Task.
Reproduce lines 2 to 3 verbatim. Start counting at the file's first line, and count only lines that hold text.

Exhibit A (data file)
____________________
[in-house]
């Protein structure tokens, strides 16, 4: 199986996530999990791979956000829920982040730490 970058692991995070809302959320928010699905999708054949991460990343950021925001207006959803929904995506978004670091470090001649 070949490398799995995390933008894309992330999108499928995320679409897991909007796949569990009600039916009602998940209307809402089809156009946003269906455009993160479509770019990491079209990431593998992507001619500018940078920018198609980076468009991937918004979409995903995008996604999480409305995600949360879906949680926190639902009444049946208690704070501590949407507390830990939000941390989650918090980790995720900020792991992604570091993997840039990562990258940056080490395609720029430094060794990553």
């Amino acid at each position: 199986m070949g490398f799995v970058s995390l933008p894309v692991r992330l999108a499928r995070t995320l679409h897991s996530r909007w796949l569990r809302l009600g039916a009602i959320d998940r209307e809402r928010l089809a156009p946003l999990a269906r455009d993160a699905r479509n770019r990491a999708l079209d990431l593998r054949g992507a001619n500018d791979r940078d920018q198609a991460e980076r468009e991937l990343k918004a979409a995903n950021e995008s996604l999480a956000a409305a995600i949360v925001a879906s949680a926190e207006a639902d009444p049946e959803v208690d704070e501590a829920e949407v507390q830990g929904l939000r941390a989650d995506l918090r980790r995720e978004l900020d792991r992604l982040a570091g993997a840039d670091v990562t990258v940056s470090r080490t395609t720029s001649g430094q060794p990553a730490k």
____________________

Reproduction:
């Protein structure tokens, strides 16, 4: 199986996530999990791979956000829920982040730490 970058692991995070809302959320928010699905999708054949991460990343950021925001207006959803929904995506978004670091470090001649 070949490398799995995390933008894309992330999108499928995320679409897991909007796949569990009600039916009602998940209307809402089809156009946003269906455009993160479509770019990491079209990431593998992507001619500018940078920018198609980076468009991937918004979409995903995008996604999480409305995600949360879906949680926190639902009444049946208690704070501590949407507390830990939000941390989650918090980790995720900020792991992604570091993997840039990562990258940056080490395609720029430094060794990553």
């Amino acid at each position: 199986m070949g490398f799995v970058s995390l933008p894309v692991r992330l999108a499928r995070t995320l679409h897991s996530r909007w796949l569990r809302l009600g039916a009602i959320d998940r209307e809402r928010l089809a156009p946003l999990a269906r455009d993160a699905r479509n770019r990491a999708l079209d990431l593998r054949g992507a001619n500018d791979r940078d920018q198609a991460e980076r468009e991937l990343k918004a979409a995903n950021e995008s996604l999480a956000a409305a995600i949360v925001a879906s949680a926190e207006a639902d009444p049946e959803v208690d704070e501590a829920e949407v507390q830990g929904l939000r941390a989650d995506l918090r980790r995720e978004l900020d792991r992604l982040a570091g993997a840039d670091v990562t990258v940056s470090r080490t395609t720029s001649g430094q060794p990553a730490k």